The device “uses only non-deprecated industry standard protocols and technologies for functions,” including “communications, such as standard ports for network traffic,” “encryption,” and “interconnection with other devices or peripherals.”


The device “does not include any fixed or hard-coded credentials used for remote administration, the delivery of updates, or communication.”


Post-award, contractors would be required “to notify the purchasing agency of any known security vulnerabilities... of which the vendor... becomes aware for the duration of the contract.” If a security vulnerability or defect were to arise, contractors would be required to provide patches “to fix or remove” that vulnerability or defect “in a properly authenticated and secure manner.” Finally, contractors would be required to provide the purchasing agency with general information on the ability of the device to be updated. This information could include “the manner in which the device receives security updates,” “the anticipated timeline for ending security support,” “formal notification when security support has ceased,” and “any additional information recommended by the NTIA.”



The bill contains two exceptions: OMB could issue a waiver, or the procuring agency could find that the device complies with security standards that exceed those required under the bill. OMB has exclusive authority to issue waivers and may do so if (1) the device has “limited data processing and software functionality,” (2) “an executive agency reasonably believes that” imposing the various requirements would make procuring the device “unfeasible or economically impractical,” and (3) that agency “petition[s] the OMB for a waiver to” the bill’s requirements. Even once a waiver is issued, the bill indicates that contractors would be required to mitigate the cybersecurity risks by satisfying alternative requirements established by OMB after consultation with NIST. Notably, although the bill allows for waivers, these waivers might be viewed only as temporary solutions because the bill would require OMB in conjunction with NIST and the private sector to “stipulate additional requirements for management and use of non-compliant devices, including deadlines for the removal, replacement, or disabling of non-compliant devices.”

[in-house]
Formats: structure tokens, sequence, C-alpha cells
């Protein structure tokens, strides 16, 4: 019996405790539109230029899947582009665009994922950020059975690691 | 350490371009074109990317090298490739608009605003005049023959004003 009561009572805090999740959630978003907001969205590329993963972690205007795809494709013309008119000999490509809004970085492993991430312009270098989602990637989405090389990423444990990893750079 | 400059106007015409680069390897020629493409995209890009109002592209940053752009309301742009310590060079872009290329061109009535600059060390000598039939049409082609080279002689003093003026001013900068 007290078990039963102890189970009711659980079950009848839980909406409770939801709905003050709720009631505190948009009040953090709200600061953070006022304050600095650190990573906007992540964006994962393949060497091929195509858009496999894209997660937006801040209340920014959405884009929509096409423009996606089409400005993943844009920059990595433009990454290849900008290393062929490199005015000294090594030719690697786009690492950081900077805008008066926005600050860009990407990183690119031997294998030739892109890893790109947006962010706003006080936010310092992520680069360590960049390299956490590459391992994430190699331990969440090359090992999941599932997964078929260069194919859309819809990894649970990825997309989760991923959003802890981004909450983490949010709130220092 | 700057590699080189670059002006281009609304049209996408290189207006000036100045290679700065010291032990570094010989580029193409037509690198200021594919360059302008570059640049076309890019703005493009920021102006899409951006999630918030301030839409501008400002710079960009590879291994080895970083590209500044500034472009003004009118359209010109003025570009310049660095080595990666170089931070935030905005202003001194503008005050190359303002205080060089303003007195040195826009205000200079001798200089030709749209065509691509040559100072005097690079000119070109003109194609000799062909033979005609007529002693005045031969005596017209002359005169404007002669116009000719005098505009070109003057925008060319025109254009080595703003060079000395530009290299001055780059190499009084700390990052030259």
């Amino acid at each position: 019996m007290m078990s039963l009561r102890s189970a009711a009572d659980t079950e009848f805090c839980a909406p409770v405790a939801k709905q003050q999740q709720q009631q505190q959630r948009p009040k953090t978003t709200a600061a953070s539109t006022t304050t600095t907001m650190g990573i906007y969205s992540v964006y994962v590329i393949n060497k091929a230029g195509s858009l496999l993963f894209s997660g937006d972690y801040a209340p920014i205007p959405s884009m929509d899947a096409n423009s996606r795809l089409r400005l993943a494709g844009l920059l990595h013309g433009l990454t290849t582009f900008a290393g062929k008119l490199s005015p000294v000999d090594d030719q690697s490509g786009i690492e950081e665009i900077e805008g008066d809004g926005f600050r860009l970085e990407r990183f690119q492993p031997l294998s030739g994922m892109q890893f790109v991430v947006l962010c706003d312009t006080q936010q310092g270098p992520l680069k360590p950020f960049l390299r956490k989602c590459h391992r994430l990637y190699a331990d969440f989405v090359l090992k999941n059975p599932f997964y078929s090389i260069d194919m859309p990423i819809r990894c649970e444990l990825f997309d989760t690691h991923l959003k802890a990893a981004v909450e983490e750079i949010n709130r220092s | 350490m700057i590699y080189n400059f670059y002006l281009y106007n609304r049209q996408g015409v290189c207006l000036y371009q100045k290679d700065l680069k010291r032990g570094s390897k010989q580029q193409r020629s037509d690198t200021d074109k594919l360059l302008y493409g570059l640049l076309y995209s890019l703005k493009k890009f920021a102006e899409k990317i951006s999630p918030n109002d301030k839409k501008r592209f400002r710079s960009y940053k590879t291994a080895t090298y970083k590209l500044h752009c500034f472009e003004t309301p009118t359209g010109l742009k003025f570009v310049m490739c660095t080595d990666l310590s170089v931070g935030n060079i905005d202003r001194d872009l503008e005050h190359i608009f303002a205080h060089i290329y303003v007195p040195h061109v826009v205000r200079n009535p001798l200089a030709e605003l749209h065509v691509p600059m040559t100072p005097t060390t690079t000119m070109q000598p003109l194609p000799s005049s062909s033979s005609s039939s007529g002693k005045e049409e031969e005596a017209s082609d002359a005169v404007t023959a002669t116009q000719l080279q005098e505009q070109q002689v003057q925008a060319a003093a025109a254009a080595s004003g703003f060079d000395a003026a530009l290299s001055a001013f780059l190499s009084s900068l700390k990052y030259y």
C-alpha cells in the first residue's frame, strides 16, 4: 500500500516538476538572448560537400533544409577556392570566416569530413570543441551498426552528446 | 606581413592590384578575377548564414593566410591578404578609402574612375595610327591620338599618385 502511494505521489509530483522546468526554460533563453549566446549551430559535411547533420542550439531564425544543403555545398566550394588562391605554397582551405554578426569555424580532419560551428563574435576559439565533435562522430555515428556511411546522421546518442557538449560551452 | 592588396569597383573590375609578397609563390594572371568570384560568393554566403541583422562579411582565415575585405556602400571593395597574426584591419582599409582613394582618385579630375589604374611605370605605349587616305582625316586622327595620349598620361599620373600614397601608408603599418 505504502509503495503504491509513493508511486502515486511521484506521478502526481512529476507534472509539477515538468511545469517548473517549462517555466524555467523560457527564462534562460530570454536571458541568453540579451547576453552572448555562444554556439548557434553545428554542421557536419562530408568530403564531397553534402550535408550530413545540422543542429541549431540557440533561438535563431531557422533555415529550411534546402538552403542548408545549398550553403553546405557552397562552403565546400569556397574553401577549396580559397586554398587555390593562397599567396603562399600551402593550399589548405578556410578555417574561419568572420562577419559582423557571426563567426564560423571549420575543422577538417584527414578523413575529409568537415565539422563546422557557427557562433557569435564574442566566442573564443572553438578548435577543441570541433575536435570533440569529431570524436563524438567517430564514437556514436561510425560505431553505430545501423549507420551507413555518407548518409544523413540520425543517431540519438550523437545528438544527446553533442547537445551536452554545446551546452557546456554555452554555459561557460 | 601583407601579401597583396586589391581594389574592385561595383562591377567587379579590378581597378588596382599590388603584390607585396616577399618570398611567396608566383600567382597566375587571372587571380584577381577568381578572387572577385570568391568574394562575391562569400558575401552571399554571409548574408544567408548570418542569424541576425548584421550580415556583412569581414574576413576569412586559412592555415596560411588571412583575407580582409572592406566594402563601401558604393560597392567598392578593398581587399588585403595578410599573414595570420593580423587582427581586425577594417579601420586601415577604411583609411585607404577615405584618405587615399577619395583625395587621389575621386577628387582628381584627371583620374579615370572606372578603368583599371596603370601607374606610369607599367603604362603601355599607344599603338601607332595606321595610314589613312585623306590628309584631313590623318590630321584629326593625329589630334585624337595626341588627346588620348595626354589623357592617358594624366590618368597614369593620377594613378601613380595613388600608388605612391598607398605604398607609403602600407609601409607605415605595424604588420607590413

A device would also be exempt if it satisfies “an existing third-party security standard” if that standard “provides an equivalent or greater level of security” than that required under the bill. It is likely that a device would meet the requirements of this exemption if, for example, it satisfies baseline controls in NIST Special Publication 800-53 in accordance with the NIST Risk Management Framework.